KASAMA Vol. 13 No. 2 / April-May-June 1999 / Solidarity Philippines Australia Network
Mail Address: PO Box
1323, Collingwood Vic. 3066 Australia
Office Address: First floor, 124 Napier Street, Fitzroy Vic. 3065 Australia
Phone: 61 3 9416 3401
Fax: 61 3 9417 0833
It is eighteen months since Cecilia Hofmann and Melvi Galacio were in Australia for the 'Women Cannot be Bought' speaking tour. I am writing with great excitement to let your know that since then a new Melbourne organisation working with women in prostitution has been born - Project Respect. I hope this letter will also update you about other developments challenging the sexual exploitation of women around the world.
Project Respect - a new project with women in prostitution
Project Respect involves a number of people who were instrumental in Cecilia and Melvi's tour, and addresses many of the concerns they raised at that time.
Project Respect is very new -we were incorporated only December last year- and we are keen to involve more people in the project. If you are interested in
or you can suggest someone else who might be, please contact us. If you have other ideas about ways you would like to be involved, please don't hesitate to let us know about them.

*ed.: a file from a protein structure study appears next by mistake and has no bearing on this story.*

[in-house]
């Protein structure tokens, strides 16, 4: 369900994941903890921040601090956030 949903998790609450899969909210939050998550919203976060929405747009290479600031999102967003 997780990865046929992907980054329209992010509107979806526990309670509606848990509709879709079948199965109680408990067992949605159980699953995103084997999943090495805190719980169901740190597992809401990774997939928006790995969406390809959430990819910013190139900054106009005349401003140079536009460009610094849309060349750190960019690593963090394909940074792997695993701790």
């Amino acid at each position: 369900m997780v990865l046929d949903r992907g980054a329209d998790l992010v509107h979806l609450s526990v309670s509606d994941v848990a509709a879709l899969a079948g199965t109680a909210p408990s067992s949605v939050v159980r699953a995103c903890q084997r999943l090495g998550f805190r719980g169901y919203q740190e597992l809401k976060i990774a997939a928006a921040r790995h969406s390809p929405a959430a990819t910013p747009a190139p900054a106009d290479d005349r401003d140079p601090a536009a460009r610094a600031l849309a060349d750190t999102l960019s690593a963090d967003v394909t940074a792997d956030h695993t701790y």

Organising Globally against Sexual Exploitation
There are a number of other developments that you may be interested in. In January this year, over 400 people participated in the "Organising Globally Against Sexual Exploitation" Conference held in Bangladesh. One of the highlights of the conference was the participation of survivors from Bangladesh, Nepal, the United States and the Philippines.
"We are ostracized by our families and
are outcast in our communities. Institutions in society
blame us. They say we are a plague on the nation. They
blame us for the break up of families and so-called
morality. But we have a question: Who uses us? Who
violates us? Who actually gains from our income? And why
are we in this dehumanizing condition?"
Statement of the Filipino survivors of prostitution 1998
The statement of Filipino survivors is a powerful document. [See quote above… Ed.] Let us know if you would like a copy of the whole statement.
Information about the conference can be found on the Coalition against Trafficking in Women website at http://www.uri.edu/artsci/wms/hughes/catw/conf.htm
Research on prostitution
The Coalition's website also has a wealth of other information, including links to sites such as http://www.prostitutionresearch.com which has powerful new research looking at post traumatic stress syndrome among people in prostitution. The research included almost 500 people across five countries, and clearly outlines both the violence within the sex industry and its impact on men, women and children.
Several other important resources have recently been published. For those of you who enjoyed Cecilia Hofmann's dynamic presentations during the speaking tour, the Coalition against Trafficking in Women-Asia Pacific has just published a primer written by her called Questions and Issues on Prostitution. [See extracts in QUESTIONS AND ISSUES ON PROSTITUTION: What We Need To Know ..Ed.] It is short, succinct and visually striking - an ideal introduction to issues related to prostitution and the international sex industry. Project Respect has a limited number of the booklet, which cost AUD$8 (including postage in Australia).